Hey wait, does that mean that the Democratic position on climate change will actually exacerbate outsourcing to Asia and trade imbalances even MORE than the Republican position this time? ‘Fraid so. The thing I like about McCain on climate change, is that despite getting a bad rap on economics, he’s the only candidate who’s bothered to include the impact on you and I into the complex calculus of climate change legislation.
It’s a catch-22 with no real way out, and a lot of bad options. The worst option however, is doing nothing. Luckily, with Palin now toeing McCain’s line on climate change. That option may finally be off the table.
I wrote a piece last week arguing that McCain / Palin was my energy/cleantech dream ticket, and promptly got slammed by my readers on the left (who generally think McCain’s plans for the environment /cleantech investing are nowhere near aggressive enough and that Palin is way too conservative), AND friends on the right (who think that Palin is anti-Big Oil). There were more of the former than the latter since Cleantech Blog has been more of a progressive voice than anything else. I think I have published all the comments that came through on the blog (though not the emails), even those ripping me to shreds.
But pretty much everyone agreed I was crackers for one reason or another. So of course I’ve expanded the discussion, and am opening the floor to you. I am looking for comments that reflect at least one pro AND con for each candidate as the best candidate for energy / cleantech. Comments that only offer pros on one side or the other will be sent straight to the trash can.
Here’s mine to get you started – and while you’ll see my opinion come straight through, attached are the reasons behind it:
Barack Obama – Dubbed the Shiny Copper Penny Plan
His environmental and energy issues page
His stated plan’s objectives (editor’s notes in [brackets])
“Provide short-term relief to American families facing pain at the pump [How, by raising taxes elsewhere to subsidize energy and thereby support increased demand but oppose any increase in domestic production? Our gas prices are already way lower than Europe’s. The best policy I’ve seen to reduce gas prices is corn ethanol, yes the much maligned corn ethanol, which has reduced prices at the pump $0.29 to $0.40 / gallon. That plus CAFE plus domestic drilling, and we may have a viable answer. The real short term answer to high gas prices is break the back of OPEC as a cartel, but NOBODY wants to go there.]
Help create five million new jobs by strategically investing $150 billion over the next ten years to catalyze private efforts to build a clean energy future. [Despite the fact that this would likely make me quite rich (I have significant interests in several companies that could milk the hell out of this), I’m not really interested in massive increases in government spending. And let’s be clear, Presidents do not create jobs, you and I do. Oh, and Barack wants to get the US government into the venture capital business in cleantech. On what planet is THAT a good idea?]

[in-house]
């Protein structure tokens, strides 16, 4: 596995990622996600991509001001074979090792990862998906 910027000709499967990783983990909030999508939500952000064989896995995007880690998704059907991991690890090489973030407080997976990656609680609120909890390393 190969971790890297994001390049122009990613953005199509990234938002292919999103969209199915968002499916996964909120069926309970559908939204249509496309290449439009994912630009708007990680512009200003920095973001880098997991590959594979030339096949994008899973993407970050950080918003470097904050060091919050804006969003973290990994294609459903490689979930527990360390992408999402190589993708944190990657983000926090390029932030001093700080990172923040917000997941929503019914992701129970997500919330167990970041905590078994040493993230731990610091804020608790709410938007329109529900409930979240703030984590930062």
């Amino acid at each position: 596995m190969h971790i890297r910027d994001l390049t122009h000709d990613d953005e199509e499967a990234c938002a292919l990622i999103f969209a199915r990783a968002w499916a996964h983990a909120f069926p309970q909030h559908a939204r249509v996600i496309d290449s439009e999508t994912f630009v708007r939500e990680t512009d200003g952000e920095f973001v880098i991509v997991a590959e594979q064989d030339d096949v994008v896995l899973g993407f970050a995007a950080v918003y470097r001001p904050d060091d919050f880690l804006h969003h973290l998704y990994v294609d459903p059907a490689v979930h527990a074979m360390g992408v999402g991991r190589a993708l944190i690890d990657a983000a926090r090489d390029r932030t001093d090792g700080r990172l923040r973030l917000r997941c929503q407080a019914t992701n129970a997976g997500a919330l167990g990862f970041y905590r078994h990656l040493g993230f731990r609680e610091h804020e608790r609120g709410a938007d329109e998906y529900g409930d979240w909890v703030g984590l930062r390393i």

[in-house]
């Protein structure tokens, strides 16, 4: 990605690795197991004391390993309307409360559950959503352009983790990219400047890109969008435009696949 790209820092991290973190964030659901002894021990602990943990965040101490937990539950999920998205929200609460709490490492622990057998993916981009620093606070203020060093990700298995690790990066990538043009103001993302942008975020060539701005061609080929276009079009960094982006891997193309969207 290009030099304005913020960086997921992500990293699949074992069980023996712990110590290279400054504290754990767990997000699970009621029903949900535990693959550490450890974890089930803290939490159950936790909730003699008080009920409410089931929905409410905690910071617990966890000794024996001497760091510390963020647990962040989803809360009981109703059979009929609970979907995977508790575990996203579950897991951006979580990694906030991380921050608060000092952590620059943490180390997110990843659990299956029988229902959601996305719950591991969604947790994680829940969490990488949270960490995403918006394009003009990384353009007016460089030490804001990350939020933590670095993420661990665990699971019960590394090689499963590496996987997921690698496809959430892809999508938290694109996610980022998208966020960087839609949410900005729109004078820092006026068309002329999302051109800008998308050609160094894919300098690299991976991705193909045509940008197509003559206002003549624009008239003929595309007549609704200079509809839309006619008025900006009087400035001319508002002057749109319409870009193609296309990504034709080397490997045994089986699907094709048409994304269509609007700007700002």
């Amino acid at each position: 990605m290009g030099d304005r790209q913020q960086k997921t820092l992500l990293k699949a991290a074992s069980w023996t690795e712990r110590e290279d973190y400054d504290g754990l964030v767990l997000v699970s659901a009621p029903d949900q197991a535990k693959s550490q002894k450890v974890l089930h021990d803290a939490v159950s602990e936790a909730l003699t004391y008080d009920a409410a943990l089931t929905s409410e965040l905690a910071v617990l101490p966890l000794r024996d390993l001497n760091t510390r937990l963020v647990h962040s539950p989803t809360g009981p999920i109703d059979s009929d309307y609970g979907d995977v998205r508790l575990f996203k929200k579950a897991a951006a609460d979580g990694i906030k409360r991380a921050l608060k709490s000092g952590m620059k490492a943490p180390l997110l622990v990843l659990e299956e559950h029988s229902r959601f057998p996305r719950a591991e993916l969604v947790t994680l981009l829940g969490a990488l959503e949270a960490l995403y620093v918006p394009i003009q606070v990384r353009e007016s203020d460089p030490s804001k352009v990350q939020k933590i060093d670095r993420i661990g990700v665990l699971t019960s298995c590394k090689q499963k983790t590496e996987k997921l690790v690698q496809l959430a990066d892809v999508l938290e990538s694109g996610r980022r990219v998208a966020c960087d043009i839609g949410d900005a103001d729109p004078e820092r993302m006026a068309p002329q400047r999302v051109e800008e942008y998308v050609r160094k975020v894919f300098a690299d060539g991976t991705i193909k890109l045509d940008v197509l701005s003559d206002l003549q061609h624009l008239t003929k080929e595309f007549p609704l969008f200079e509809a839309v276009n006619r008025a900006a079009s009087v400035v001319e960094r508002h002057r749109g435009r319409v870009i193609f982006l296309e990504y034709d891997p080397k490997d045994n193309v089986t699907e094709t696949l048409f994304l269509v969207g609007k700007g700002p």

Within 10 years save more oil than we currently import from the Middle East and Venezuela combined. [We don’t import a lot of our oil from the Middle East, it’s too far away, we get a large chunk of ours from Mexico and Canada :)].
Put 1 million Plug-In Hybrid cars — cars that can get up to 150 miles per gallon — on the road by 2015, cars that we will work to make sure are built here in America. [I’m a big fan of PHEVs, but right now the technology is just not there yet, despite all my electric car friends. This is definitely a shiny copper penny. I would rather focus on CAFE, car size, and biofuels.]
Ensure 10 percent of our electricity comes from renewable sources by 2012, and 25 percent by 2025. [2012 is just around the corner in energy terms, virtually nothing the next President can do would really change our trajectory here. 25 x 25 is a good goal, and probably his best energy plank in my opnion, but he’s short on the details of how to actually achieve it, even at astronomical energy price increases. One main challenge is that to accomplish this, we need more clean baseload (coal, gas, nuke or hydro) to underpin it and lots and lots and lots of new transmission lines – which are 7 to 10 year projects in of themselves. And of course, it depends on what you mean by renewable, right now every state in the US defines it differently.]
Implement an economy-wide cap-and-trade program to reduce greenhouse gas emissions 80 percent by 2050. [I’m very pro cap and trade, but Obama’s plan is the high cost, unilateral way to do it, resulting in the most revenues to the government. The other issue here (which McCain will also face), is that even reducing the US impact on CO2 emissions is pretty much lost in the wash if China and India et al don’t commit to some sort of reductions (And of course if we do and they don’t the net effect is to push manufacturing jobs overseas. THAT is why neither the US Senate, the Clinton administration nor the Bush Administration, Barack Obama or John McCain has supported ratifying Kyoto (Hillary used to, then flipped once she figured it out))]”